HL Deb 26 August 1907 vol 182 cc108-10


Order of the Day for Second Reading


This Bill is rather a formidable looking Bill in point of size, but I understand it is principally for the purpose of consolidating the existing law and that it only contains a very few new points. The principal new points are these—the duties of the Recovering Court as a separate Court is to be abolished and the limit of jurisdiction of the Small Debt Court is to be raised from £12 to £20. The pecuniary limit respecting actions which must necessarily be brought into the Sheriff Court is raised to £50, and the jurisdiction of the Sheriff Court is extended in the direction suggested by the Departmental Committee. Provision is made for trial by jury in the Sheriff Court in actions raised under the Employers Liability Act of 1880. The practice of appealing under the Act was considered to have led to considerable abuses, and it was provided in the Workmen's Compensation Act of 1903, that in future those oases should remain in the Sheriff Court. The Bill makes provisions for the trial of those cases in the Sheriff Court by a jury if either of the parties to the action so desire, as in the case of similar actions in the County Courts of Engand. The Bill was considered in the Grand Committee in the House of Commons during three days, and it was there treated as an unopposed Bill. It has received very careful consideration from the Scottish Law Officers of the Crown, and I confess I am not sufficiently a lawyer to be able to explain it in detail to your Lordships. I know that other Lords are interested in it, and I ask the House to give it a Second Reading.

Moved, "That the Bill be now read 2a."—(Lord Hamilton of Dalzell.)


said he hardly liked the Bill passing through the House without a word, because it seemed to him that if no remark was made that it might be regarded as a bad precedent. This was a large voluminous Bill, there being something over fifty clauses, but he ventured to suggest that the history of it was such as to justify their Lordships in passing it. He thought they might very reasonably have complained of the late period of the session at which it appeared before them for the first time, but, if ever there was a measure on which both sides had collaborated to make it as perfect as possible, this was one. Some years ago, during his tenure of office as Secretary for Scotland, he appointed a Committee to consider the subject. The then Lord Advocate was in the Chair and when he succeeded to the office of Secretary for Scotland his successor took the Chair of the Committee. It was a mere accident, a general election having taken place, that the next step was not taken under a Conservative Law Officer of the Crown. As a matter of fact, the possibility of taking up the work of the Departmental Committee had devolved upon the present Law Officers of the Crown. They had had the constructive work, and the task of criticising had fallen upon the side to which he belonged. The drafting of the Bill had been carefully considered by the various legal societies. It would be absurd to say that the Bill met with absolute acceptance at every point, but the outstanding points on which there was any real difficulty were extremely few, and he was quite sure it was in the interests of Scotland, of judicial procedure, and of the whole inhabitants of the country that the Bill should be passed into law as soon as possible. There was one considerable innovation made in it, and about which he knew some difference of opinion existed, namely, the introduction of a new procedure of jury trial in the Sheriff Court, chiefly in cases coming under the head of employers' liability. Some misgiving undoubtedly existed about that procedure, but it was carefully regulated by the statute. There were points where differences of opinion were likely to exist, but they were carefully safeguarded by means of possible appeal, and he thought he might say that all parties concerned acquiesced in giving the new procedure a full and fair trial. He did not think any Bill had received more thorough consideration outside Parliament than this Bill, and he thought the House might safely accept it. Rules of procedure were now in the schedule in a codified form, instead of their having to be searched for through sixty or seventy Acts of Parliament. To that extent the Bill was a Consolidation Bill in Court procedure. It would be very easy to speak at much greater length, but he was sure he would be consulting the best interests of the House by simply assuring their Lordships that he believed this to be a valuable Bill and by expressing the hope that their Lordships would consent to pass it.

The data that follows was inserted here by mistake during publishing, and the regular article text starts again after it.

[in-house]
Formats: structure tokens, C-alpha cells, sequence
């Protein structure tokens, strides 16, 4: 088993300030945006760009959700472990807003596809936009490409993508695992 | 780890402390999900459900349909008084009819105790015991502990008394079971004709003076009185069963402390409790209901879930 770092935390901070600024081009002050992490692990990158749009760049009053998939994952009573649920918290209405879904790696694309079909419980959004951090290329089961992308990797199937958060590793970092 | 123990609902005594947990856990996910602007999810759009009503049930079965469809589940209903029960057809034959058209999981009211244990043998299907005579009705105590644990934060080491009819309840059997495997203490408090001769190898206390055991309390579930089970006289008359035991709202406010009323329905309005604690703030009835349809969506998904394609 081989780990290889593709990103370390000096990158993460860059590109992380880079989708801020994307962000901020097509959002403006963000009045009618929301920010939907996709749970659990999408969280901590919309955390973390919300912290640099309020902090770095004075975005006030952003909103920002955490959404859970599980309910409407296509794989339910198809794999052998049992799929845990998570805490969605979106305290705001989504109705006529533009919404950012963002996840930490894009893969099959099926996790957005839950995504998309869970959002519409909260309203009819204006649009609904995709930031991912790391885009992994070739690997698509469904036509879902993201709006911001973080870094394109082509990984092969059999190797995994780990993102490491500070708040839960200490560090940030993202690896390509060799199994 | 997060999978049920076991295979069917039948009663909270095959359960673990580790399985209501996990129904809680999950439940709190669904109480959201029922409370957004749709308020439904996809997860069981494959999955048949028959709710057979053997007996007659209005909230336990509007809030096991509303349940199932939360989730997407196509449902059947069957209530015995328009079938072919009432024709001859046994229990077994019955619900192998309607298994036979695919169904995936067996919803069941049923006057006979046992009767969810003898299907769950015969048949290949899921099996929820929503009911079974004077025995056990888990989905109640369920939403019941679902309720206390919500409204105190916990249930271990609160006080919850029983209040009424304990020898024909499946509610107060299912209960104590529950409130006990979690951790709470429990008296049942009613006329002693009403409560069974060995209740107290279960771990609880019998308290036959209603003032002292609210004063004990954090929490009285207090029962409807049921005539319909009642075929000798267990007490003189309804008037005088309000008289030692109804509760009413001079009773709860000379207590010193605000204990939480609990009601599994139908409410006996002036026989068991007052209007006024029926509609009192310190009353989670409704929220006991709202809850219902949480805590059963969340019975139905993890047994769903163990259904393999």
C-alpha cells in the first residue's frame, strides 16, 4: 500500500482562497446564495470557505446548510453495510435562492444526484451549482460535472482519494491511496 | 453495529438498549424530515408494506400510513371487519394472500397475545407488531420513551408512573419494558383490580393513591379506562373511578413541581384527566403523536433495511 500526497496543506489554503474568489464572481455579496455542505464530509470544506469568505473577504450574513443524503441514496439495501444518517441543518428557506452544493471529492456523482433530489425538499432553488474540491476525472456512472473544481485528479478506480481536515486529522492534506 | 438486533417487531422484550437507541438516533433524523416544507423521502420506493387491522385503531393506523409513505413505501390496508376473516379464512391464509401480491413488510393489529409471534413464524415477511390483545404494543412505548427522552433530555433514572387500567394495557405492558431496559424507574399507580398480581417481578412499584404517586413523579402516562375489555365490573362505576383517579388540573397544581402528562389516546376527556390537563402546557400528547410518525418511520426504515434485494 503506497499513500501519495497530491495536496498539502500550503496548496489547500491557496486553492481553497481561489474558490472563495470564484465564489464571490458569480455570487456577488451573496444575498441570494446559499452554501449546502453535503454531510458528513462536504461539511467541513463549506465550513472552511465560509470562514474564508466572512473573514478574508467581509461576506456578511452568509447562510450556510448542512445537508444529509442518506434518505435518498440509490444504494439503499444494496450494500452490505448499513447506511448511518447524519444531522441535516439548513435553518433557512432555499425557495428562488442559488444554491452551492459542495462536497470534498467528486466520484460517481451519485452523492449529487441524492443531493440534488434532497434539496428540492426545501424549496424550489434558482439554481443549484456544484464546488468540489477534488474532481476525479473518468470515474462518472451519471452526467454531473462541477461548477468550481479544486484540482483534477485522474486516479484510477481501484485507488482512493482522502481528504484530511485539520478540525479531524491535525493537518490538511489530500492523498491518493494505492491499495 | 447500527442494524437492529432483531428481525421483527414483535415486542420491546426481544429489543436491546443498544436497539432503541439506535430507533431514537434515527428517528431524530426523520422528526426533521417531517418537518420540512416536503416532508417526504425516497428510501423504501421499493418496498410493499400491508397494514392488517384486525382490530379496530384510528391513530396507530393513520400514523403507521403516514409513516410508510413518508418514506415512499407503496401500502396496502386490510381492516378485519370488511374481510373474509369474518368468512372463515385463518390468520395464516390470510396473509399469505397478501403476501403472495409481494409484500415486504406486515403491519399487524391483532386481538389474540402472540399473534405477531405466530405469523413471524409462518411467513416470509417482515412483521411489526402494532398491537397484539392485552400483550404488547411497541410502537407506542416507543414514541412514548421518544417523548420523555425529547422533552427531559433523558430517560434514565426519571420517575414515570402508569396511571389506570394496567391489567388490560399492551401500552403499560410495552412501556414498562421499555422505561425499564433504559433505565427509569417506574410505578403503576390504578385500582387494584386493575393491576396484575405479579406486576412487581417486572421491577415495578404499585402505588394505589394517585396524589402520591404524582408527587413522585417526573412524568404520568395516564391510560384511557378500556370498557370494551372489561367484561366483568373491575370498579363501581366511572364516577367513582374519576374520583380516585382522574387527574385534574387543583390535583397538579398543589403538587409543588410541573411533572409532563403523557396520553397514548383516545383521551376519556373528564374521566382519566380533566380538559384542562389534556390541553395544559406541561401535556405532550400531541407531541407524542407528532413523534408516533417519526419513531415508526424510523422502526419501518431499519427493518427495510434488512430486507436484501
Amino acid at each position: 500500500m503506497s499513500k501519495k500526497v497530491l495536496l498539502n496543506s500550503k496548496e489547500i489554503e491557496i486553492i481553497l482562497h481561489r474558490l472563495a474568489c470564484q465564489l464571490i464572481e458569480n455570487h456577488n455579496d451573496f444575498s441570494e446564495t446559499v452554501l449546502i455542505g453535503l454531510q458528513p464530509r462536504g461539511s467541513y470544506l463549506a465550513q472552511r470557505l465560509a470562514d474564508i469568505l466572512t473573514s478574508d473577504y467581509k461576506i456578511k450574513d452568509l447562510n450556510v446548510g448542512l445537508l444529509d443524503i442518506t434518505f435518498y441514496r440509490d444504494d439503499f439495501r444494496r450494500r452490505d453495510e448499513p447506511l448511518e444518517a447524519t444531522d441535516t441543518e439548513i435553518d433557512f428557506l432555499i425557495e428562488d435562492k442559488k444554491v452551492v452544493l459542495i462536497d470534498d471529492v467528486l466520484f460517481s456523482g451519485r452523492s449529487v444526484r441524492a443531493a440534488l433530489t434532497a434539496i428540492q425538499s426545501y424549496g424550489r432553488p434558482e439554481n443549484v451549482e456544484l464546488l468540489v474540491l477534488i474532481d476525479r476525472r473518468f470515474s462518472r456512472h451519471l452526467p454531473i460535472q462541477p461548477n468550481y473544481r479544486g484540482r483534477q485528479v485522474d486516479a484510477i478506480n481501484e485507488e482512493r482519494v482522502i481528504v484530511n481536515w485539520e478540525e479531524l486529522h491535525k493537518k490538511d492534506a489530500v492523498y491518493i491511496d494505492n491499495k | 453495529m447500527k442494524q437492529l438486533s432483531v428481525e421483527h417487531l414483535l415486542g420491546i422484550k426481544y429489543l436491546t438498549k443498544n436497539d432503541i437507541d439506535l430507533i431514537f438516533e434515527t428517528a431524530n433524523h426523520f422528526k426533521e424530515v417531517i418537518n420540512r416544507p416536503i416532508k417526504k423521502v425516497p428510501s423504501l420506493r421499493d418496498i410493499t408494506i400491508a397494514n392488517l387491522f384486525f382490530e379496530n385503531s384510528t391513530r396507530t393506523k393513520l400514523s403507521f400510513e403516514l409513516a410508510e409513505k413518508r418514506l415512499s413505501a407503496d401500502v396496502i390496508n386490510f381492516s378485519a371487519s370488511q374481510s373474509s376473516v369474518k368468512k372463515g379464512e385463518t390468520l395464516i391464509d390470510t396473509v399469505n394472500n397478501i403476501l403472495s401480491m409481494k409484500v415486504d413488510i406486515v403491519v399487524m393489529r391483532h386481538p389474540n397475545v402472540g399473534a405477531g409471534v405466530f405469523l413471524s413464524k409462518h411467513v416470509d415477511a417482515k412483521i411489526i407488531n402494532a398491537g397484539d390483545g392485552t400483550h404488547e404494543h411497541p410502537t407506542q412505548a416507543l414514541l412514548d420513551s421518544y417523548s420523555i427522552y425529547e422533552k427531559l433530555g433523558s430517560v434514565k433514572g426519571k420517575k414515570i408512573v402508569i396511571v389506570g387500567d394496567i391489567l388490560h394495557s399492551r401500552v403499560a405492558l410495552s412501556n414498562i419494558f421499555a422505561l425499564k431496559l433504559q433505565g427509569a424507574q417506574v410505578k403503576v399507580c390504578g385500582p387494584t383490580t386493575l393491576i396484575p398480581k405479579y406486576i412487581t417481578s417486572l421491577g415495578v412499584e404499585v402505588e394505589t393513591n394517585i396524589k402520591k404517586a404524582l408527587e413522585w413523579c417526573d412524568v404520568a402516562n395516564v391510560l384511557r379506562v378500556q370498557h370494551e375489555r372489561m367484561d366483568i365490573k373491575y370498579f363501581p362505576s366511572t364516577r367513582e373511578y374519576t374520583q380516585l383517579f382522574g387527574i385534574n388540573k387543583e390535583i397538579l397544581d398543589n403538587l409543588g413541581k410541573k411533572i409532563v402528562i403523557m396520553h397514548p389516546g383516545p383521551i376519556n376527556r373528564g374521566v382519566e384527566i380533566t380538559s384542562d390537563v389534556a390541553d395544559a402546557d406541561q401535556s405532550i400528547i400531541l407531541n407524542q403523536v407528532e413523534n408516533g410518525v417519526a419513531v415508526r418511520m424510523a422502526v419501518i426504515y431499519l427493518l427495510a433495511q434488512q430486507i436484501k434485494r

expressed his thanks to the noble Lord who had just spoken for the help he had given him, and, if their Lordships would agree, he proposed to take the other stages now.

Bill read 2a accordingly. Committees negative; then (Standing Order XXXIX having been suspended), Bill read 3a, and passed.